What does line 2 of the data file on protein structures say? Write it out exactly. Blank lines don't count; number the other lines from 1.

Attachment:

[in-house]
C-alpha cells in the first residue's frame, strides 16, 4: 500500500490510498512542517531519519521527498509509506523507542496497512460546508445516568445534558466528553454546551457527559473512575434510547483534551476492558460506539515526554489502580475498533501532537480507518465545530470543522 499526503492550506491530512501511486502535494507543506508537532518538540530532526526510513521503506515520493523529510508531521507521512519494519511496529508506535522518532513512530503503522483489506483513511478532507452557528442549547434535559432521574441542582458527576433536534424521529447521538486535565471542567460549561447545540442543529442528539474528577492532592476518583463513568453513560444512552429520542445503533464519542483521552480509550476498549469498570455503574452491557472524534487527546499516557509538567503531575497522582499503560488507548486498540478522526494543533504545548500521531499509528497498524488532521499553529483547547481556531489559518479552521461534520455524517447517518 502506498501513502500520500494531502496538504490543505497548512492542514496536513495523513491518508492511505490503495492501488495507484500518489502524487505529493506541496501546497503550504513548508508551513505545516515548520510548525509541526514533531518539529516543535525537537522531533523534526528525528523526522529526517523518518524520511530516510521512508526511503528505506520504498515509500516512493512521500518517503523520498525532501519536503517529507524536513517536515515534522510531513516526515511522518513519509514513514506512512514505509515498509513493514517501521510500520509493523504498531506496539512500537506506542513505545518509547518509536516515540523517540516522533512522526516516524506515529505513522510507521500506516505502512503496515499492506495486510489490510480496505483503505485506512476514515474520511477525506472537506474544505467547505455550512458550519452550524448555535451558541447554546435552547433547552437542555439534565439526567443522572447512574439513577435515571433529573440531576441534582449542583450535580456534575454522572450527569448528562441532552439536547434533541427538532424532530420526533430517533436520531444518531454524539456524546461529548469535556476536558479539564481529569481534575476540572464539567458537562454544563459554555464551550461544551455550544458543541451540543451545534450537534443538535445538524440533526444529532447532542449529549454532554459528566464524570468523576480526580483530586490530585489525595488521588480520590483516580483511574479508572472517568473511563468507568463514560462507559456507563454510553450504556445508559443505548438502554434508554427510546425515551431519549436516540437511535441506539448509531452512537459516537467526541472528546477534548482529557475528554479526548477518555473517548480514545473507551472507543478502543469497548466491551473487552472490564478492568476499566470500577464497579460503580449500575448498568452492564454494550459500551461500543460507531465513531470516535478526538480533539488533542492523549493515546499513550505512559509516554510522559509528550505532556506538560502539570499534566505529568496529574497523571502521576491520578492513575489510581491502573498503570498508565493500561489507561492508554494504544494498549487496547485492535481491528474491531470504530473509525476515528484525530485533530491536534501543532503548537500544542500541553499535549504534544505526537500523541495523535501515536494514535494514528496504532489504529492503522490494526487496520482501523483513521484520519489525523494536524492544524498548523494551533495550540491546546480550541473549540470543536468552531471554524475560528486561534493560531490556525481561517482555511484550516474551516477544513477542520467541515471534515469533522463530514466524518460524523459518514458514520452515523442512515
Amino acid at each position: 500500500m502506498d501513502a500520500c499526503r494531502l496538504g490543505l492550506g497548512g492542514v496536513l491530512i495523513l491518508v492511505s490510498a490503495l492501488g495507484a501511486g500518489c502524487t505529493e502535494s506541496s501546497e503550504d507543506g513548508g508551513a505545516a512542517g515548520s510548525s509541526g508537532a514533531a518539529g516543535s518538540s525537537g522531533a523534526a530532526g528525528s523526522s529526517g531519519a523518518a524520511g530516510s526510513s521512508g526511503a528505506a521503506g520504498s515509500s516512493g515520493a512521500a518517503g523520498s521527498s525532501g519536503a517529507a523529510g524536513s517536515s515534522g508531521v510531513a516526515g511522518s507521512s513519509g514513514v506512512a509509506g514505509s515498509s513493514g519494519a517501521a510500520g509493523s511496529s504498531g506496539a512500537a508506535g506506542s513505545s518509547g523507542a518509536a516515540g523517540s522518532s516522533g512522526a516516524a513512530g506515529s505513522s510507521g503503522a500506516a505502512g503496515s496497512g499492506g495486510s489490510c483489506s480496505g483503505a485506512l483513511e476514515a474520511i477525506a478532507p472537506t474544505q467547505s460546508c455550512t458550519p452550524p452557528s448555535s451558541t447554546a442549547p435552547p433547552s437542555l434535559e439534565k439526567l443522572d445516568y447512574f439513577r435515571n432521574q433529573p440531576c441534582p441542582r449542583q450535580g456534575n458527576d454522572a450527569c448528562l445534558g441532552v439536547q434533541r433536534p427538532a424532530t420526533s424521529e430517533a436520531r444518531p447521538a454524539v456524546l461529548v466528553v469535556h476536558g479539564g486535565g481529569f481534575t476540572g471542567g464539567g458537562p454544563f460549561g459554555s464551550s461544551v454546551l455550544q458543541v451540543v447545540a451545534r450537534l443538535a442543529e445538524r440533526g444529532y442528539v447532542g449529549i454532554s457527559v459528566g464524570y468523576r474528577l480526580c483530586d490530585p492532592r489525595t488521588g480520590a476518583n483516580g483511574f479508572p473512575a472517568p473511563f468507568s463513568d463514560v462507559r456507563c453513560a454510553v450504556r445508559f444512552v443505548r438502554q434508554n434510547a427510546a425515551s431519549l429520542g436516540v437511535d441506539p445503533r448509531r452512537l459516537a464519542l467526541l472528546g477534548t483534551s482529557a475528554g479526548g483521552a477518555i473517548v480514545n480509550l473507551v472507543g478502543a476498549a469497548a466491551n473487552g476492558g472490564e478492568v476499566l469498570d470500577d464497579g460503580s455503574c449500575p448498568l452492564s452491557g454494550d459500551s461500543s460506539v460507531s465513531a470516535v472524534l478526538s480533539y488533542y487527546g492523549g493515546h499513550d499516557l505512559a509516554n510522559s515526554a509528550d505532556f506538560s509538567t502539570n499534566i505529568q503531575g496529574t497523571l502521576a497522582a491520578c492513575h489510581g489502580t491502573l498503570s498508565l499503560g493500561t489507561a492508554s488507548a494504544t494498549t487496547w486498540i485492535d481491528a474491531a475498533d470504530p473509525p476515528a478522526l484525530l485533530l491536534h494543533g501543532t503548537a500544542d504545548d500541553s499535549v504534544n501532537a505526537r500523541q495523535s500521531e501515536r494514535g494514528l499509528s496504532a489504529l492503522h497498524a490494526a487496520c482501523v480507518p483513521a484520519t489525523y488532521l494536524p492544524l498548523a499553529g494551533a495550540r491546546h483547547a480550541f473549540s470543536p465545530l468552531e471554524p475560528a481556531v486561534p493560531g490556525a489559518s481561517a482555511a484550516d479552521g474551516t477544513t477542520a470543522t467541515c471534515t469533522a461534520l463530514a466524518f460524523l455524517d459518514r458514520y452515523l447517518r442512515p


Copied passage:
C-alpha cells in the first residue's frame, strides 16, 4: 500500500490510498512542517531519519521527498509509506523507542496497512460546508445516568445534558466528553454546551457527559473512575434510547483534551476492558460506539515526554489502580475498533501532537480507518465545530470543522 499526503492550506491530512501511486502535494507543506508537532518538540530532526526510513521503506515520493523529510508531521507521512519494519511496529508506535522518532513512530503503522483489506483513511478532507452557528442549547434535559432521574441542582458527576433536534424521529447521538486535565471542567460549561447545540442543529442528539474528577492532592476518583463513568453513560444512552429520542445503533464519542483521552480509550476498549469498570455503574452491557472524534487527546499516557509538567503531575497522582499503560488507548486498540478522526494543533504545548500521531499509528497498524488532521499553529483547547481556531489559518479552521461534520455524517447517518 502506498501513502500520500494531502496538504490543505497548512492542514496536513495523513491518508492511505490503495492501488495507484500518489502524487505529493506541496501546497503550504513548508508551513505545516515548520510548525509541526514533531518539529516543535525537537522531533523534526528525528523526522529526517523518518524520511530516510521512508526511503528505506520504498515509500516512493512521500518517503523520498525532501519536503517529507524536513517536515515534522510531513516526515511522518513519509514513514506512512514505509515498509513493514517501521510500520509493523504498531506496539512500537506506542513505545518509547518509536516515540523517540516522533512522526516516524506515529505513522510507521500506516505502512503496515499492506495486510489490510480496505483503505485506512476514515474520511477525506472537506474544505467547505455550512458550519452550524448555535451558541447554546435552547433547552437542555439534565439526567443522572447512574439513577435515571433529573440531576441534582449542583450535580456534575454522572450527569448528562441532552439536547434533541427538532424532530420526533430517533436520531444518531454524539456524546461529548469535556476536558479539564481529569481534575476540572464539567458537562454544563459554555464551550461544551455550544458543541451540543451545534450537534443538535445538524440533526444529532447532542449529549454532554459528566464524570468523576480526580483530586490530585489525595488521588480520590483516580483511574479508572472517568473511563468507568463514560462507559456507563454510553450504556445508559443505548438502554434508554427510546425515551431519549436516540437511535441506539448509531452512537459516537467526541472528546477534548482529557475528554479526548477518555473517548480514545473507551472507543478502543469497548466491551473487552472490564478492568476499566470500577464497579460503580449500575448498568452492564454494550459500551461500543460507531465513531470516535478526538480533539488533542492523549493515546499513550505512559509516554510522559509528550505532556506538560502539570499534566505529568496529574497523571502521576491520578492513575489510581491502573498503570498508565493500561489507561492508554494504544494498549487496547485492535481491528474491531470504530473509525476515528484525530485533530491536534501543532503548537500544542500541553499535549504534544505526537500523541495523535501515536494514535494514528496504532489504529492503522490494526487496520482501523483513521484520519489525523494536524492544524498548523494551533495550540491546546480550541473549540470543536468552531471554524475560528486561534493560531490556525481561517482555511484550516474551516477544513477542520467541515471534515469533522463530514466524518460524523459518514458514520452515523442512515